Tash Aw (We, the Survivors) and Tommy Orange (There, There) are authors of widely acclaimed novels that describe the effects of intergenerational inequality upon the lives of individuals and upon whole communities and histories of people. Tash and Tommy speak with Aotearoa writer Paula Morris about the role of fiction in evoking empathy and on the challenge of creating characters who speak truths for so many living today, in our past and in our futures.
Tash Aw was born in Taipei, in the Republic of China, and brought up in Malaysia. He moved to England in his teens and now lives in London. He is the author of The Harmony Silk Factory, which was the winner of the Whitbread First Novel Award and the Commonwealth Writers’ Prize for Best First Novel and was longlisted for the Man Booker Prize, and Map of the Invisible World. His most recent novel, Five Star Billionaire, was longlisted for the Man Booker Prize 2013.
Tommy Orange is a recent graduate from the MFA program at the Institute of American Indian Arts. Tommy was born and raised in Oakland, California. He is an enrolled member of the Cheyenne and Arapaho Tribes of Oklahoma. He currently lives in California.
His first novel, There There was published by Alfred A. Knopf in June 2018 and rights have been sold in Brazil, China, Czechoslovakia, Denmark, France, Germany, Holland, Hungary, Israel, Italy, Korea, Poland, Romania, Serbia, Spain, Taiwan, Turkey, the UK and Sweden. It was an instant New York Times bestseller and is under option to HBO as a TV series.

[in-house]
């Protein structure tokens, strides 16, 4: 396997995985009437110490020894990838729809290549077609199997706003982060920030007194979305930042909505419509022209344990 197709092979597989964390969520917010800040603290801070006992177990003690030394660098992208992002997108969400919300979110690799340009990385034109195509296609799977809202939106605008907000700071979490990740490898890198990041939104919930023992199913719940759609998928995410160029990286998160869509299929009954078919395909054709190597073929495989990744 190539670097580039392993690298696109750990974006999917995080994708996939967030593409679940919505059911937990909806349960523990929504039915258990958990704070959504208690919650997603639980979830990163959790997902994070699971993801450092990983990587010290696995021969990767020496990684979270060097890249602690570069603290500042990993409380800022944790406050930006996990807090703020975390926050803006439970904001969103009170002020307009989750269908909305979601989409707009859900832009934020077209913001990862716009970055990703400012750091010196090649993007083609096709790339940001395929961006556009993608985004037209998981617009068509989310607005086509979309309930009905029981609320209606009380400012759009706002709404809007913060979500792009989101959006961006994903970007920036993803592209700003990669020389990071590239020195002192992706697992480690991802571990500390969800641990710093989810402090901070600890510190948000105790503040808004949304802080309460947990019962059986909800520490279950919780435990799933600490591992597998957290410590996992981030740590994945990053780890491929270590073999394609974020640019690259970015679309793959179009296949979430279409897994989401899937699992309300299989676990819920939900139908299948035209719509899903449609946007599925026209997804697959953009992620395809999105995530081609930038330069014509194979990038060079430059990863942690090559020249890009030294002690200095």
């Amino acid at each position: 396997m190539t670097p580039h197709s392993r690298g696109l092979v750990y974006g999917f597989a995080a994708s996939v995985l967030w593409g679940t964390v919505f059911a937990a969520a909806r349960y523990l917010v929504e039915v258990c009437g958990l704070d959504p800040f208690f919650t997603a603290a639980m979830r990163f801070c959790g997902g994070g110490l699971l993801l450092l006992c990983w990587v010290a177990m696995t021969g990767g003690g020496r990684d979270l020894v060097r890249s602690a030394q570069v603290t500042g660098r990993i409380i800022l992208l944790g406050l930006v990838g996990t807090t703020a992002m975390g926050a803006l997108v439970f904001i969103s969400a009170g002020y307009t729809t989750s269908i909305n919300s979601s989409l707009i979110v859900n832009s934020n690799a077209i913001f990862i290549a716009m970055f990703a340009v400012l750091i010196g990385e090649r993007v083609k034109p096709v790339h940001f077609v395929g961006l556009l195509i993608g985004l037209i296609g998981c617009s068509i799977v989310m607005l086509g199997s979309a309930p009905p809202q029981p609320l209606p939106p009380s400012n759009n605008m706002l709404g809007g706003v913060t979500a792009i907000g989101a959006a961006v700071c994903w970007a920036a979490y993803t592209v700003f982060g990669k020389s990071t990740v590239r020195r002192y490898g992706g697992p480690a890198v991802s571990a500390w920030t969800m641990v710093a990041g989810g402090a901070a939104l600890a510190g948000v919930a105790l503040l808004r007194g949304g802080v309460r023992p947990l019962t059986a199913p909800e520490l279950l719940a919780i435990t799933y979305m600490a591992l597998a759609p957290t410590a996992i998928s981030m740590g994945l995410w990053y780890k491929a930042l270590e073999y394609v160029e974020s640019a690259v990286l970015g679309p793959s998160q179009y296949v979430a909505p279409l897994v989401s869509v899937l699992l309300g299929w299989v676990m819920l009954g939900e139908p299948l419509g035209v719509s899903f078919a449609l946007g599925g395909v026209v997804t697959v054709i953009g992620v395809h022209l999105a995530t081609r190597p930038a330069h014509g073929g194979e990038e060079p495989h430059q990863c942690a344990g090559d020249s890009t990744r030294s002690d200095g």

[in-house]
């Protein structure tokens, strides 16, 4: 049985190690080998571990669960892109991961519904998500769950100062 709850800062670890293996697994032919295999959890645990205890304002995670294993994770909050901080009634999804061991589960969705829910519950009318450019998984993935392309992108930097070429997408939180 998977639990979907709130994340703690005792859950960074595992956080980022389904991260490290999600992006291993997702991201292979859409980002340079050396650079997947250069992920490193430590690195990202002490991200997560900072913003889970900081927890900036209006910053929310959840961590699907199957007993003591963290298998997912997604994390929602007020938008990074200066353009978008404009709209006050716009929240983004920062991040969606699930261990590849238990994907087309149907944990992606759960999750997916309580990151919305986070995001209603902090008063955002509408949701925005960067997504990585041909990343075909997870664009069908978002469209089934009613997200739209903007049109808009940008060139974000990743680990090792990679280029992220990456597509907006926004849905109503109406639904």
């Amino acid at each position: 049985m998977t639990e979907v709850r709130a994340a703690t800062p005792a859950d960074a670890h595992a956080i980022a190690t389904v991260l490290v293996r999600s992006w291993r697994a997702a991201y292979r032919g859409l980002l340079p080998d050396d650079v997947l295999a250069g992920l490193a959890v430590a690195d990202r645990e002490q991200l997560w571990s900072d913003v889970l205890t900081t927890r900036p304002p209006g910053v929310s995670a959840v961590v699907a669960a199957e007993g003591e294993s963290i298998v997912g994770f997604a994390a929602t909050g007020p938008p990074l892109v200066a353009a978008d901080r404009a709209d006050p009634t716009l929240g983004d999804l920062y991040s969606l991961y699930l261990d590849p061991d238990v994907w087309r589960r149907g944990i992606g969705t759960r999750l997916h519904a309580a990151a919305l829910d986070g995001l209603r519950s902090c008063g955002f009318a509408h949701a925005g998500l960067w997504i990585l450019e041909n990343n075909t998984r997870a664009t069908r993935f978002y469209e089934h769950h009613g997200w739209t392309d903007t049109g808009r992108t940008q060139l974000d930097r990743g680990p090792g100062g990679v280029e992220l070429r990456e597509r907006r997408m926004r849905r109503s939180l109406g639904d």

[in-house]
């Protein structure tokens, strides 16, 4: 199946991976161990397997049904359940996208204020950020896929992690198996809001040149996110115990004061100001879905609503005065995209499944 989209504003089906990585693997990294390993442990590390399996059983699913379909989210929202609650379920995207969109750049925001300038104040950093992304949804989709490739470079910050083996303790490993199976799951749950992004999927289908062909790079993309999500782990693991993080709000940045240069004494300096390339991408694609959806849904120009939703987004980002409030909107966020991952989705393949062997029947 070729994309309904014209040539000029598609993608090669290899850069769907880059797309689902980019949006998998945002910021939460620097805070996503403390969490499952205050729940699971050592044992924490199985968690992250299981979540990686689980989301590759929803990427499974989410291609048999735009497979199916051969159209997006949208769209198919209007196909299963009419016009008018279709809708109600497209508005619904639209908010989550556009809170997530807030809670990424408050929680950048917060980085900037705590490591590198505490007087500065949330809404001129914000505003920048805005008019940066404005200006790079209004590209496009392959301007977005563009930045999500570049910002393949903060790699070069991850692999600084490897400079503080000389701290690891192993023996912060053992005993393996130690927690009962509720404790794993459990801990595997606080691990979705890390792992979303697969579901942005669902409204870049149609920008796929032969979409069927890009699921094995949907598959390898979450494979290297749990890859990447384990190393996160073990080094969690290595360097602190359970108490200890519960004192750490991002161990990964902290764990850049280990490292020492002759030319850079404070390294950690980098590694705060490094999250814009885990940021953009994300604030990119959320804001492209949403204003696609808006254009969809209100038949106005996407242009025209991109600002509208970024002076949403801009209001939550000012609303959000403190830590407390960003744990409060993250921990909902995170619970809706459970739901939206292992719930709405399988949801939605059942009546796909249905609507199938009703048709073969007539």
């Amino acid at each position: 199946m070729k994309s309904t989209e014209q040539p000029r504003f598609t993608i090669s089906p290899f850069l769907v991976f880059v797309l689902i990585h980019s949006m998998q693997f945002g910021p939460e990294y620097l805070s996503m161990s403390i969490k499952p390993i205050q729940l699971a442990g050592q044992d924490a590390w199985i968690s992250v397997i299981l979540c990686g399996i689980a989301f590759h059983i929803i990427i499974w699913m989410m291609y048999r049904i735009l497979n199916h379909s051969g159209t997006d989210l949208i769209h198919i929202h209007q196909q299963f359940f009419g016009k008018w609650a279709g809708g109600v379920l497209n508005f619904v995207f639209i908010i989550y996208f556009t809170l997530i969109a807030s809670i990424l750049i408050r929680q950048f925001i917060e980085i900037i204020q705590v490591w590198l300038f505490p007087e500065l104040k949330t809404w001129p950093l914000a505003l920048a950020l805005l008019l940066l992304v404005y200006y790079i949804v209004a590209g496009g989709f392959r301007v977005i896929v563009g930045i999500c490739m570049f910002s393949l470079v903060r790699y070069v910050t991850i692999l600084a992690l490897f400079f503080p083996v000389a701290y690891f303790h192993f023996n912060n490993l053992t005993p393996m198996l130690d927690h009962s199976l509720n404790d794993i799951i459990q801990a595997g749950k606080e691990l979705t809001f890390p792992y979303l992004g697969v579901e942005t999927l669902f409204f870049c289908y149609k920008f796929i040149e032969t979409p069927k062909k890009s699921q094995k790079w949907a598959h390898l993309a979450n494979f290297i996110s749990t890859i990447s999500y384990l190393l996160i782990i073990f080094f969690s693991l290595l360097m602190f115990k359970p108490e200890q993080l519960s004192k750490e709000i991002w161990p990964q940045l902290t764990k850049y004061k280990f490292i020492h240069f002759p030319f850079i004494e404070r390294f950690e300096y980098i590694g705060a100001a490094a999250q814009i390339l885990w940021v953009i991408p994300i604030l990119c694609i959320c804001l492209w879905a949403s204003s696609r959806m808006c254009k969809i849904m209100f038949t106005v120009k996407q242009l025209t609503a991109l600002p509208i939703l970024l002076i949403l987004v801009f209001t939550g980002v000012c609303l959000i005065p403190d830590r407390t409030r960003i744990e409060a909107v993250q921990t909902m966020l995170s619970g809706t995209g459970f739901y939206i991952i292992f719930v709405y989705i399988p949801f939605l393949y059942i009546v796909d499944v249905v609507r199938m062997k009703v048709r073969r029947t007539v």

There There won the 2018 Center for Fiction First Novel Prize and the 2019 American Book Award. It was a Finalist for the Pulitzer Prize and was shortlisted for the Carnegie Medal for Excellence in Fiction 2019, and the Aspen Words Literary Prize. It also won the John Leonard Award for Best First Book, the Anisfield-Wolf Fiction Prize 2019, and the Indie Choice Award for Best Adult Debut. There There was longlisted for the National Book Award 2018 and for the LA Times Art Seidenbaum Award for First Fiction, and nominated for the NCIBA Golden Poppy in Fiction, and it was shortlisted for the Rathbones Folio Prize in the UK.
Aotearoa / New Zealand
Paula Morris (Ngāti Wai, Ngāti Whatua) was born in Auckland in 1965. She is the author of the story collection Forbidden Cities (2008); the long-form essay On Coming Home (2015); and eight novels, including Rangatira (2011), winner of best work of fiction at both the 2012 New Zealand Post Book Awards and Ngā Kupu Ora Maori Book Awards. Her most recent book is False River (2017), a collection of stories and essays around the subject of secret histories. She teaches creative writing at the University of Auckland, and is the founder of the Academy of New Zealand Literature (www.anzliterature.com). Appointed an MZNM in the 2019 New Year Honours, she held the 2018 Katherine Mansfield Menton Fellowship. Photo credit Mike Brooke